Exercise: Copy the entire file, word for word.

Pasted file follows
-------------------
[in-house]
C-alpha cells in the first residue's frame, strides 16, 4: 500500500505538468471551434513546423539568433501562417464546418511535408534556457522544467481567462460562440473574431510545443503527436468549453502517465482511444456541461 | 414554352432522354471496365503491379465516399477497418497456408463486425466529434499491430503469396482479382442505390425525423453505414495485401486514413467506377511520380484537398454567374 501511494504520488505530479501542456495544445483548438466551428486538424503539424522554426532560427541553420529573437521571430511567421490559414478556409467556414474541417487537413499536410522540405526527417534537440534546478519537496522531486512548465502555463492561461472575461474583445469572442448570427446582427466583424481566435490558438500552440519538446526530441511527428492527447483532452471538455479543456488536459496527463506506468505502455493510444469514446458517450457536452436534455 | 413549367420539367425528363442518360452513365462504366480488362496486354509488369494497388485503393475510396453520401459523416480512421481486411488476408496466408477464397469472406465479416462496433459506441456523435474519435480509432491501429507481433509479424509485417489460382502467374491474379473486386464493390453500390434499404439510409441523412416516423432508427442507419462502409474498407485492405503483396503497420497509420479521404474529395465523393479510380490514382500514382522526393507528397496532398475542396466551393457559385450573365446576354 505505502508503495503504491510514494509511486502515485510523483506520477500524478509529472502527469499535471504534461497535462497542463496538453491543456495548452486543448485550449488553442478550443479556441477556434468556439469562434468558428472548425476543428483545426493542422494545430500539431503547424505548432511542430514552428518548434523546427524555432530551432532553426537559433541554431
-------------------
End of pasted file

[in-house]
C-alpha cells in the first residue's frame, strides 16, 4: 500500500505538468471551434513546423539568433501562417464546418511535408534556457522544467481567462460562440473574431510545443503527436468549453502517465482511444456541461 | 414554352432522354471496365503491379465516399477497418497456408463486425466529434499491430503469396482479382442505390425525423453505414495485401486514413467506377511520380484537398454567374 501511494504520488505530479501542456495544445483548438466551428486538424503539424522554426532560427541553420529573437521571430511567421490559414478556409467556414474541417487537413499536410522540405526527417534537440534546478519537496522531486512548465502555463492561461472575461474583445469572442448570427446582427466583424481566435490558438500552440519538446526530441511527428492527447483532452471538455479543456488536459496527463506506468505502455493510444469514446458517450457536452436534455 | 413549367420539367425528363442518360452513365462504366480488362496486354509488369494497388485503393475510396453520401459523416480512421481486411488476408496466408477464397469472406465479416462496433459506441456523435474519435480509432491501429507481433509479424509485417489460382502467374491474379473486386464493390453500390434499404439510409441523412416516423432508427442507419462502409474498407485492405503483396503497420497509420479521404474529395465523393479510380490514382500514382522526393507528397496532398475542396466551393457559385450573365446576354 505505502508503495503504491510514494509511486502515485510523483506520477500524478509529472502527469499535471504534461497535462497542463496538453491543456495548452486543448485550449488553442478550443479556441477556434468556439469562434468558428472548425476543428483545426493542422494545430500539431503547424505548432511542430514552428518548434523546427524555432530551432532553426537559433541554431